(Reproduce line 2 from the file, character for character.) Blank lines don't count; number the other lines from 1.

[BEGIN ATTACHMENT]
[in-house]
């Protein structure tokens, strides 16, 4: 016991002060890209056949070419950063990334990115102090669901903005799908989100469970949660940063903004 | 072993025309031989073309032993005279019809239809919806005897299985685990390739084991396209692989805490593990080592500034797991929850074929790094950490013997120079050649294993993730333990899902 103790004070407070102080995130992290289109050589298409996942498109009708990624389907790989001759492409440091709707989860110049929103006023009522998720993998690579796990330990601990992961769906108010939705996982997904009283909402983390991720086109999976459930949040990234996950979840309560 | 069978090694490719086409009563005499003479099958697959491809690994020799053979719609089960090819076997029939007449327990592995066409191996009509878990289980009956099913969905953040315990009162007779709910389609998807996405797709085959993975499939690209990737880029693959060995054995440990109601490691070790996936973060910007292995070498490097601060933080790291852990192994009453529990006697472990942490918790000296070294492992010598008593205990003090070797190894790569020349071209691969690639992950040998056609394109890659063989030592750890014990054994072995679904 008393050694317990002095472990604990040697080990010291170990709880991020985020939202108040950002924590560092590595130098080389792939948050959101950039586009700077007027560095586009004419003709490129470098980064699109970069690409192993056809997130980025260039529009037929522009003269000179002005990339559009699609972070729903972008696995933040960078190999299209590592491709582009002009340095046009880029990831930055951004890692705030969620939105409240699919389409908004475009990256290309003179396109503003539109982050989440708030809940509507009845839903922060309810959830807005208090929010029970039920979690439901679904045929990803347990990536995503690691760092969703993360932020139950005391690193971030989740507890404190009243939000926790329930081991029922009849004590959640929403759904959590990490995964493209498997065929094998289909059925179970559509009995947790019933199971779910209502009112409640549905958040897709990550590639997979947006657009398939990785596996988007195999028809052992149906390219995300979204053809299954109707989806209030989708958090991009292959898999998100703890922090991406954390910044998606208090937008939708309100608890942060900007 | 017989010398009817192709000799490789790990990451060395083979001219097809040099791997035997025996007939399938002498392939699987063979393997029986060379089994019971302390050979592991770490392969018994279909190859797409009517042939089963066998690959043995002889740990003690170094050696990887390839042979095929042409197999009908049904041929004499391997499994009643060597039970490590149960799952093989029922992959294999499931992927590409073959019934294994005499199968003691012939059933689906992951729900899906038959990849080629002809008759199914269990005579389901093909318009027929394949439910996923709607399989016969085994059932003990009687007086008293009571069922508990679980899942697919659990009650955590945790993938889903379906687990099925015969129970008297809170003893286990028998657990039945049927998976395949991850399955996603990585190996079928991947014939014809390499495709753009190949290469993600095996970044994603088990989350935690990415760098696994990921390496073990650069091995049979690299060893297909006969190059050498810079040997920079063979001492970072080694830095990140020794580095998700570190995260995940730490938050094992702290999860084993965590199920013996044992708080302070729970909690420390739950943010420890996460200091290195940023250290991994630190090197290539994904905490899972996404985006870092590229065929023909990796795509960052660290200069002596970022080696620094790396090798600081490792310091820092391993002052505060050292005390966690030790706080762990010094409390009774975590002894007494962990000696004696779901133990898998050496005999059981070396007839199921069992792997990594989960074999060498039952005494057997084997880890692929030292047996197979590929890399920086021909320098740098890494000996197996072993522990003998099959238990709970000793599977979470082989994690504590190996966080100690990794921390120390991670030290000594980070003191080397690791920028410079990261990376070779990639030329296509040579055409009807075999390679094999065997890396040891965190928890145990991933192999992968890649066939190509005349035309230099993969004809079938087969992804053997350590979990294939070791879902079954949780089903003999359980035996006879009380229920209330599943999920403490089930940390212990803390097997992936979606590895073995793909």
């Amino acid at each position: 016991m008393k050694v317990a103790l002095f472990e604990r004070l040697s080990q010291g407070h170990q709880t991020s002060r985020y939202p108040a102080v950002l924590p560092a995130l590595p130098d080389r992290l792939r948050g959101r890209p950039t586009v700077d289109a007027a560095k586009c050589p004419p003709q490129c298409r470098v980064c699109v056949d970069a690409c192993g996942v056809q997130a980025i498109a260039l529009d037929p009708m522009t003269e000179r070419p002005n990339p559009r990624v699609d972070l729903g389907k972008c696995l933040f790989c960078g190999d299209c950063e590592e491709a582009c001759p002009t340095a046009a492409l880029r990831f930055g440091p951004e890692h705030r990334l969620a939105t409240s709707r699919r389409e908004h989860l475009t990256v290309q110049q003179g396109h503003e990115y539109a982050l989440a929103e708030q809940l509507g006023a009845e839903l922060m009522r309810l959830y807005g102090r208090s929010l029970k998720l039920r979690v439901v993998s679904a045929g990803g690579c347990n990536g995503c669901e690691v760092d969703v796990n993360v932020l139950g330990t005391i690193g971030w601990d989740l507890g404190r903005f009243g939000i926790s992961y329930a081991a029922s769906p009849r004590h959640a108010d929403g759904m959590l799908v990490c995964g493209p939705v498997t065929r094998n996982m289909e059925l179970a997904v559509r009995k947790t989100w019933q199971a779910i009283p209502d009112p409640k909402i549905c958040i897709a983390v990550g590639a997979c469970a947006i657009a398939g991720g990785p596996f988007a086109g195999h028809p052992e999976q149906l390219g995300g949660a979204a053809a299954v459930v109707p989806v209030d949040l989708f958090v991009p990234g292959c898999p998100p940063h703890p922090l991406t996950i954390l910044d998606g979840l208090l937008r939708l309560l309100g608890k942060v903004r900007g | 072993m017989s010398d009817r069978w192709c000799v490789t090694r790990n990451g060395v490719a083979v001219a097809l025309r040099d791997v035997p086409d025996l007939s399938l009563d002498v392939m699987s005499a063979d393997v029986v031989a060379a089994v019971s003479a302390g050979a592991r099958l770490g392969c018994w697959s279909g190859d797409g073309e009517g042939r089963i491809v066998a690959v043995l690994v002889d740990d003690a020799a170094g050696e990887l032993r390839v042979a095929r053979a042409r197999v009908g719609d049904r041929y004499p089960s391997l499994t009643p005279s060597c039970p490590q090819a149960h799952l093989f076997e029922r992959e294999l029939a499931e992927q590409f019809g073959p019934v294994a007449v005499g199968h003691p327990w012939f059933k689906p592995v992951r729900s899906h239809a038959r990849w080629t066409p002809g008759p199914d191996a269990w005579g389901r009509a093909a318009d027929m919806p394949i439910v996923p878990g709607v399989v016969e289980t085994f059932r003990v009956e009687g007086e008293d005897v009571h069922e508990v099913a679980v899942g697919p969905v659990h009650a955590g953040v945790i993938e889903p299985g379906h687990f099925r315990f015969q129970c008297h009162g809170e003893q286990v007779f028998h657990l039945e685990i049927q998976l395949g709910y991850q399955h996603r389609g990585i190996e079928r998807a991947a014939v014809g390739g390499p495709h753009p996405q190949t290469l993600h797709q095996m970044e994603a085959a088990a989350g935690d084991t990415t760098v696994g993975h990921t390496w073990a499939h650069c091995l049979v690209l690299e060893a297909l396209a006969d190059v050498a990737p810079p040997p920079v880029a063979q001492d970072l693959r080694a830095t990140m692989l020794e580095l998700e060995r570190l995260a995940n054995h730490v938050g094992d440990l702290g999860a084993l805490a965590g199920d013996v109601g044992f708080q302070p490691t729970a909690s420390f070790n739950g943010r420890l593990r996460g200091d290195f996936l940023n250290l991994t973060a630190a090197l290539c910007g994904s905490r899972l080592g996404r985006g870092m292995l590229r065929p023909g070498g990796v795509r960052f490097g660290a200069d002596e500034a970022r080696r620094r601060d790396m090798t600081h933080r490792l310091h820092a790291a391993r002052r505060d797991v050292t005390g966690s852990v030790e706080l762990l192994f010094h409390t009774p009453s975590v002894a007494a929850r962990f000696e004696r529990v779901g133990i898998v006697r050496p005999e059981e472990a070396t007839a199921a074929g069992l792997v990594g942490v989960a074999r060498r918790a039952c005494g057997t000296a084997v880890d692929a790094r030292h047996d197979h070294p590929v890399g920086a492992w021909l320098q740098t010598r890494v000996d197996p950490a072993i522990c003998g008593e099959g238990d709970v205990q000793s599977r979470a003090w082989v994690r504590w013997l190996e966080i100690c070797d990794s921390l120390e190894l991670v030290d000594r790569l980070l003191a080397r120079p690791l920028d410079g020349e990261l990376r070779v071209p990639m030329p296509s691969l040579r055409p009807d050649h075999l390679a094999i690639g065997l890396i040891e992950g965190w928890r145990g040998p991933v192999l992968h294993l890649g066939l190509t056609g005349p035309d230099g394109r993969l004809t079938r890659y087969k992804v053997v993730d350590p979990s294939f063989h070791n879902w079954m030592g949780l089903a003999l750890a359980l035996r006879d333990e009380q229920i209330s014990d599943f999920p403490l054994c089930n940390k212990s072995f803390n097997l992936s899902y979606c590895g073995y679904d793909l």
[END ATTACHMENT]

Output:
């Protein structure tokens, strides 16, 4: 016991002060890209056949070419950063990334990115102090669901903005799908989100469970949660940063903004 | 072993025309031989073309032993005279019809239809919806005897299985685990390739084991396209692989805490593990080592500034797991929850074929790094950490013997120079050649294993993730333990899902 103790004070407070102080995130992290289109050589298409996942498109009708990624389907790989001759492409440091709707989860110049929103006023009522998720993998690579796990330990601990992961769906108010939705996982997904009283909402983390991720086109999976459930949040990234996950979840309560 | 069978090694490719086409009563005499003479099958697959491809690994020799053979719609089960090819076997029939007449327990592995066409191996009509878990289980009956099913969905953040315990009162007779709910389609998807996405797709085959993975499939690209990737880029693959060995054995440990109601490691070790996936973060910007292995070498490097601060933080790291852990192994009453529990006697472990942490918790000296070294492992010598008593205990003090070797190894790569020349071209691969690639992950040998056609394109890659063989030592750890014990054994072995679904 008393050694317990002095472990604990040697080990010291170990709880991020985020939202108040950002924590560092590595130098080389792939948050959101950039586009700077007027560095586009004419003709490129470098980064699109970069690409192993056809997130980025260039529009037929522009003269000179002005990339559009699609972070729903972008696995933040960078190999299209590592491709582009002009340095046009880029990831930055951004890692705030969620939105409240699919389409908004475009990256290309003179396109503003539109982050989440708030809940509507009845839903922060309810959830807005208090929010029970039920979690439901679904045929990803347990990536995503690691760092969703993360932020139950005391690193971030989740507890404190009243939000926790329930081991029922009849004590959640929403759904959590990490995964493209498997065929094998289909059925179970559509009995947790019933199971779910209502009112409640549905958040897709990550590639997979947006657009398939990785596996988007195999028809052992149906390219995300979204053809299954109707989806209030989708958090991009292959898999998100703890922090991406954390910044998606208090937008939708309100608890942060900007 | 017989010398009817192709000799490789790990990451060395083979001219097809040099791997035997025996007939399938002498392939699987063979393997029986060379089994019971302390050979592991770490392969018994279909190859797409009517042939089963066998690959043995002889740990003690170094050696990887390839042979095929042409197999009908049904041929004499391997499994009643060597039970490590149960799952093989029922992959294999499931992927590409073959019934294994005499199968003691012939059933689906992951729900899906038959990849080629002809008759199914269990005579389901093909318009027929394949439910996923709607399989016969085994059932003990009687007086008293009571069922508990679980899942697919659990009650955590945790993938889903379906687990099925015969129970008297809170003893286990028998657990039945049927998976395949991850399955996603990585190996079928991947014939014809390499495709753009190949290469993600095996970044994603088990989350935690990415760098696994990921390496073990650069091995049979690299060893297909006969190059050498810079040997920079063979001492970072080694830095990140020794580095998700570190995260995940730490938050094992702290999860084993965590199920013996044992708080302070729970909690420390739950943010420890996460200091290195940023250290991994630190090197290539994904905490899972996404985006870092590229065929023909990796795509960052660290200069002596970022080696620094790396090798600081490792310091820092391993002052505060050292005390966690030790706080762990010094409390009774975590002894007494962990000696004696779901133990898998050496005999059981070396007839199921069992792997990594989960074999060498039952005494057997084997880890692929030292047996197979590929890399920086021909320098740098890494000996197996072993522990003998099959238990709970000793599977979470082989994690504590190996966080100690990794921390120390991670030290000594980070003191080397690791920028410079990261990376070779990639030329296509040579055409009807075999390679094999065997890396040891965190928890145990991933192999992968890649066939190509005349035309230099993969004809079938087969992804053997350590979990294939070791879902079954949780089903003999359980035996006879009380229920209330599943999920403490089930940390212990803390097997992936979606590895073995793909």